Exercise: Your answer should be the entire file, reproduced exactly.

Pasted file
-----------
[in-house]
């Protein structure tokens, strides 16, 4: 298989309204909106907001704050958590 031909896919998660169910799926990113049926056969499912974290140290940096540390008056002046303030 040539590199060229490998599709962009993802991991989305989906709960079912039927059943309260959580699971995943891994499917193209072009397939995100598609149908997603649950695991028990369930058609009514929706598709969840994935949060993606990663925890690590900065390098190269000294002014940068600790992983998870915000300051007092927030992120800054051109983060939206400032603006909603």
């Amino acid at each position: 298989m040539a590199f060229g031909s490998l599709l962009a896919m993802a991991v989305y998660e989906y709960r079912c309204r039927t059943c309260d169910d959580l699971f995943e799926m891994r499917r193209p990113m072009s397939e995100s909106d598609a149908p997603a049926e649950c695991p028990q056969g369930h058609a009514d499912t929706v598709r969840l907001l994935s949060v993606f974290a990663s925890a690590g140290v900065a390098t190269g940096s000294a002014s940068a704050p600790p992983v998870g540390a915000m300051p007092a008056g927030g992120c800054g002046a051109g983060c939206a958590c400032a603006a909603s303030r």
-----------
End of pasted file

[in-house]
């Protein structure tokens, strides 16, 4: 298989309204909106907001704050958590 031909896919998660169910799926990113049926056969499912974290140290940096540390008056002046303030 040539590199060229490998599709962009993802991991989305989906709960079912039927059943309260959580699971995943891994499917193209072009397939995100598609149908997603649950695991028990369930058609009514929706598709969840994935949060993606990663925890690590900065390098190269000294002014940068600790992983998870915000300051007092927030992120800054051109983060939206400032603006909603």
């Amino acid at each position: 298989m040539a590199f060229g031909s490998l599709l962009a896919m993802a991991v989305y998660e989906y709960r079912c309204r039927t059943c309260d169910d959580l699971f995943e799926m891994r499917r193209p990113m072009s397939e995100s909106d598609a149908p997603a049926e649950c695991p028990q056969g369930h058609a009514d499912t929706v598709r969840l907001l994935s949060v993606f974290a990663s925890a690590g140290v900065a390098t190269g940096s000294a002014s940068a704050p600790p992983v998870g540390a915000m300051p007092a008056g927030g992120c800054g002046a051109g983060c939206a958590c400032a603006a909603s303030r």